Dick Harmon: Former BYU running back Fui Vakapuna puts family first
This is the time of the year fans prepare for college bowl games and the NFL playoffs. It's a rite of passage to hold the TV remote, gorge on chips and dip and partake of slow-motion replays and a cornucopia of sports.
But it's also a good opportunity to put sports in perspective, which critics have said would be a good thing since the Romans screamed at gladiators.
Perhaps the story of the Vakapuna family will provide us the perspective this season.
Former BYU running back Fui Vakapuna is currently with the Cincinnati Bengals and started early this season before hyper-extending his elbow trying to make a tackle. His younger brother, Tauni, is a junior running back playing for Utah, which recently pocketed a thrilling win over rival BYU in Rice-Eccles Stadium.
Both these guys have proven to be warriors on the football field, but it all took a second seat to their mother's health a few weeks ago when 50-year-old Uina underwent kidney transplant surgery — the kidney donor was their sister — after suffering renal failure the past decade.
There were complications. After the surgery, doctors kept Uina in intensive care for a week as her life hung in the balance.
The Bengals gave Fui a release from camp and requiring his presence as a player on injured reserve to fly home to be with his mother. Tauni took what time he could, with support of Utah's staff, to be at her side.
"The mother is a saint," said former East High School coach Jim Hamblin, who coached Fui before he went on to BYU. "She is a nurturer, a teacher of her children, someone whose always been there for her kids, whether it be school work, sports or whatever they needed.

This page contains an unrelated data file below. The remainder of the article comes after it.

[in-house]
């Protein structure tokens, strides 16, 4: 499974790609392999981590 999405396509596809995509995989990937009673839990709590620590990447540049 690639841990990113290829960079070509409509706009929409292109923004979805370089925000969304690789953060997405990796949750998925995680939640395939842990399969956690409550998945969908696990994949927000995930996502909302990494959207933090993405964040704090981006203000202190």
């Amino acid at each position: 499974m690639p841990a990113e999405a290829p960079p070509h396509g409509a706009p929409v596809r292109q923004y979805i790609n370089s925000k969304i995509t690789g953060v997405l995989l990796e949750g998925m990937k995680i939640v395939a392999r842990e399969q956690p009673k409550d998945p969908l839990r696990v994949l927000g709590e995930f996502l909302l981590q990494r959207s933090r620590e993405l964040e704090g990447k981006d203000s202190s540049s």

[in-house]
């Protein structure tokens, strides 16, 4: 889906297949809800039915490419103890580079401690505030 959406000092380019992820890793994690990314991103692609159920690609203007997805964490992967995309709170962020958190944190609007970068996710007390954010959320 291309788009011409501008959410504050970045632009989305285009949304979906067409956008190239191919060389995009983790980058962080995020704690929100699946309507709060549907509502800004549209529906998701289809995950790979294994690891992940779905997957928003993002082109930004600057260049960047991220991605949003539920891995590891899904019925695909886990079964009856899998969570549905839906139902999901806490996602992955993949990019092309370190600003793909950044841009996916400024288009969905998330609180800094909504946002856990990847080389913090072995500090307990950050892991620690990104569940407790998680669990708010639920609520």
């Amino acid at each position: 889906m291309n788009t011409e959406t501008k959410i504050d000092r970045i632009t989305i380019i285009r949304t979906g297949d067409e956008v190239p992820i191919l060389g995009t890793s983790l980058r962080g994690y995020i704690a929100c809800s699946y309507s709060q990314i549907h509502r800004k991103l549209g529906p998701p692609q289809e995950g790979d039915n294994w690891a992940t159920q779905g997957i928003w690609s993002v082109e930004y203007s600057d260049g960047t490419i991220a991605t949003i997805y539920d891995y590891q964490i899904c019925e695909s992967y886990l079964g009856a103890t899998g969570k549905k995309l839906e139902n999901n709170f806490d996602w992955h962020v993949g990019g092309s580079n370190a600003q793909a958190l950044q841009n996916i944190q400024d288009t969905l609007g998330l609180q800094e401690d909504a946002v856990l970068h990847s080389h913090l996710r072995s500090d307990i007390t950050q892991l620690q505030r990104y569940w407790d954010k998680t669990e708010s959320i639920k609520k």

"The father, Semisi, looks like an intimating figure, but he's really a teddy bear, a softy."
Uina's kidneys began giving her problems when Fui was in high school; it got worse when he returned from an LDS mission to Carlsbad, Calif., and finished his career at BYU.
"All her children volunteered to be tested to donate a kidney to their mother, and every year he was at BYU and in the NFL, he was prepared to give it all up if called to do so," said Hamblin.
Uina's illness, coupled with health challenges of her husband, prompted Tauni to leave Dixie State College and transfer to Utah so he could be closer to home and help ease the burden of siblings who were caring for the parents. The NCAA granted Tauni a hardship and allowed him to transfer to Utah without sitting out or jumping through other hoops to play at Utah.
"I never would have left Dixie State if I wasn't needed at home. I didn't need to play football again," Tauni said.
Tauni ended up the "darling of spring practice" at Utah in 2010 when he ripped off several 80-yard runs. He saw time on special teams and was a backup at running back behind Matt Asiata and Eddie Wide this past fall.
Tauni teamed with Asiata on Hunter's 14-0 state championship team in 2003, and he served an LDS Church mission to the Philippines between collegiate stints in St. George. He appeared in eight games as a freshman, rushing for 107 yards and a touchdown over nine carries.
Utah currently has 243 people on the kidney donation list.
"It's a list that could be eliminated if there were more like Fui's sister, who gave this gift of life to her mother," said Deen Vetterli, executive director of the Kidney Foundation of Utah.
"More than 2,400 people in our area currently depend on dialysis machines three times a week in order to stay alive," said Vetterli.
The Bengals drafted Fui in the seventh round of the 2009 NFL draft. He was featured regularly during 2009 on HBO's "Hard Knocks" show. At BYU, he was a devastating blocker, runner and team leader whom many referred to as the team chaplain.
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